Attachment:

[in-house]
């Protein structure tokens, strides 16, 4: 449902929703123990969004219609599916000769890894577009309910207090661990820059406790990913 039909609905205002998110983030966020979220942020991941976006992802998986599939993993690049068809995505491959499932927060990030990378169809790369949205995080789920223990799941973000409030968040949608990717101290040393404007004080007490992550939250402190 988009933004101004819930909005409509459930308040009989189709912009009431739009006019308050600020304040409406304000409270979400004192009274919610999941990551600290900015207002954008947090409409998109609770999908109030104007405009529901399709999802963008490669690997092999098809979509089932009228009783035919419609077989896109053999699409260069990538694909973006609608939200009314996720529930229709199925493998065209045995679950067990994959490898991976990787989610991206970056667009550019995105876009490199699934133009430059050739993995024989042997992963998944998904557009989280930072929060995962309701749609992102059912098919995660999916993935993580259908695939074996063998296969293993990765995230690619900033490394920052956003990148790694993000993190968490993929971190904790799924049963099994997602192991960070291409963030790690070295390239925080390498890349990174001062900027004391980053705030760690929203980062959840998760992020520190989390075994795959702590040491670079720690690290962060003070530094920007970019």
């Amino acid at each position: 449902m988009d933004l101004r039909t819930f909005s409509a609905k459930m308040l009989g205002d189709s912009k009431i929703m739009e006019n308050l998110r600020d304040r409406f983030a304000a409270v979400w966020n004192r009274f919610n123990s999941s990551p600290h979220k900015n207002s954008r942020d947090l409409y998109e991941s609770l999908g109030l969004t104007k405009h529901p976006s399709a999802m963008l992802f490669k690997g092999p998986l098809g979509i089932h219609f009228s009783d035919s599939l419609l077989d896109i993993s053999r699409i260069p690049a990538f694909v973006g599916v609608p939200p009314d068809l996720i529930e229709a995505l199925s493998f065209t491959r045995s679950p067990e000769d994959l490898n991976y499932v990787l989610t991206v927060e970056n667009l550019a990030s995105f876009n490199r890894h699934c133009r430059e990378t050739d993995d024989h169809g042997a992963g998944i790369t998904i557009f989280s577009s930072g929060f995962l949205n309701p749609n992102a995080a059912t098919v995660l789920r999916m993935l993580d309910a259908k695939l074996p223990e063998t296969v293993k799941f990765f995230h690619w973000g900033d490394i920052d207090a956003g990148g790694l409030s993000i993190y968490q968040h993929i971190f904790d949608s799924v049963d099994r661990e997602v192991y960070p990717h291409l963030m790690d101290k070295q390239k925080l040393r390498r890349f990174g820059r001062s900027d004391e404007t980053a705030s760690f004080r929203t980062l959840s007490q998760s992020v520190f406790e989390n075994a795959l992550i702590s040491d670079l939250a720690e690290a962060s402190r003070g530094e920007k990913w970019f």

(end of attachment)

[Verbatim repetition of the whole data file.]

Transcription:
[in-house]
């Protein structure tokens, strides 16, 4: 449902929703123990969004219609599916000769890894577009309910207090661990820059406790990913 039909609905205002998110983030966020979220942020991941976006992802998986599939993993690049068809995505491959499932927060990030990378169809790369949205995080789920223990799941973000409030968040949608990717101290040393404007004080007490992550939250402190 988009933004101004819930909005409509459930308040009989189709912009009431739009006019308050600020304040409406304000409270979400004192009274919610999941990551600290900015207002954008947090409409998109609770999908109030104007405009529901399709999802963008490669690997092999098809979509089932009228009783035919419609077989896109053999699409260069990538694909973006609608939200009314996720529930229709199925493998065209045995679950067990994959490898991976990787989610991206970056667009550019995105876009490199699934133009430059050739993995024989042997992963998944998904557009989280930072929060995962309701749609992102059912098919995660999916993935993580259908695939074996063998296969293993990765995230690619900033490394920052956003990148790694993000993190968490993929971190904790799924049963099994997602192991960070291409963030790690070295390239925080390498890349990174001062900027004391980053705030760690929203980062959840998760992020520190989390075994795959702590040491670079720690690290962060003070530094920007970019």
């Amino acid at each position: 449902m988009d933004l101004r039909t819930f909005s409509a609905k459930m308040l009989g205002d189709s912009k009431i929703m739009e006019n308050l998110r600020d304040r409406f983030a304000a409270v979400w966020n004192r009274f919610n123990s999941s990551p600290h979220k900015n207002s954008r942020d947090l409409y998109e991941s609770l999908g109030l969004t104007k405009h529901p976006s399709a999802m963008l992802f490669k690997g092999p998986l098809g979509i089932h219609f009228s009783d035919s599939l419609l077989d896109i993993s053999r699409i260069p690049a990538f694909v973006g599916v609608p939200p009314d068809l996720i529930e229709a995505l199925s493998f065209t491959r045995s679950p067990e000769d994959l490898n991976y499932v990787l989610t991206v927060e970056n667009l550019a990030s995105f876009n490199r890894h699934c133009r430059e990378t050739d993995d024989h169809g042997a992963g998944i790369t998904i557009f989280s577009s930072g929060f995962l949205n309701p749609n992102a995080a059912t098919v995660l789920r999916m993935l993580d309910a259908k695939l074996p223990e063998t296969v293993k799941f990765f995230h690619w973000g900033d490394i920052d207090a956003g990148g790694l409030s993000i993190y968490q968040h993929i971190f904790d949608s799924v049963d099994r661990e997602v192991y960070p990717h291409l963030m790690d101290k070295q390239k925080l040393r390498r890349f990174g820059r001062s900027d004391e404007t980053a705030s760690f004080r929203t980062l959840s007490q998760s992020v520190f406790e989390n075994a795959l992550i702590s040491d670079l939250a720690e690290a962060s402190r003070g530094e920007k990913w970019f």